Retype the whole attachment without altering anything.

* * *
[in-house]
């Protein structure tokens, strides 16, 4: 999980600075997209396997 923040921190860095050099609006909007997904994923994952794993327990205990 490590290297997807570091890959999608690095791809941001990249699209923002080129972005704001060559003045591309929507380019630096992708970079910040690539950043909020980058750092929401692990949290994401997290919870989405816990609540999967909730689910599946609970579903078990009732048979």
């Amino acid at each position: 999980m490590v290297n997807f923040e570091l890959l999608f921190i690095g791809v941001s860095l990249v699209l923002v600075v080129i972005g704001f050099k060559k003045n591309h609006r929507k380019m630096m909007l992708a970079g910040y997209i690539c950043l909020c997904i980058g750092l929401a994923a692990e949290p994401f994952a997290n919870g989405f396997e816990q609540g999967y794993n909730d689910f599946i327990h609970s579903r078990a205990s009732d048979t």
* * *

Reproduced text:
[in-house]
């Protein structure tokens, strides 16, 4: 999980600075997209396997 923040921190860095050099609006909007997904994923994952794993327990205990 490590290297997807570091890959999608690095791809941001990249699209923002080129972005704001060559003045591309929507380019630096992708970079910040690539950043909020980058750092929401692990949290994401997290919870989405816990609540999967909730689910599946609970579903078990009732048979």
């Amino acid at each position: 999980m490590v290297n997807f923040e570091l890959l999608f921190i690095g791809v941001s860095l990249v699209l923002v600075v080129i972005g704001f050099k060559k003045n591309h609006r929507k380019m630096m909007l992708a970079g910040y997209i690539c950043l909020c997904i980058g750092l929401a994923a692990e949290p994401f994952a997290n919870g989405f396997e816990q609540g999967y794993n909730d689910f599946i327990h609970s579903r078990a205990s009732d048979t």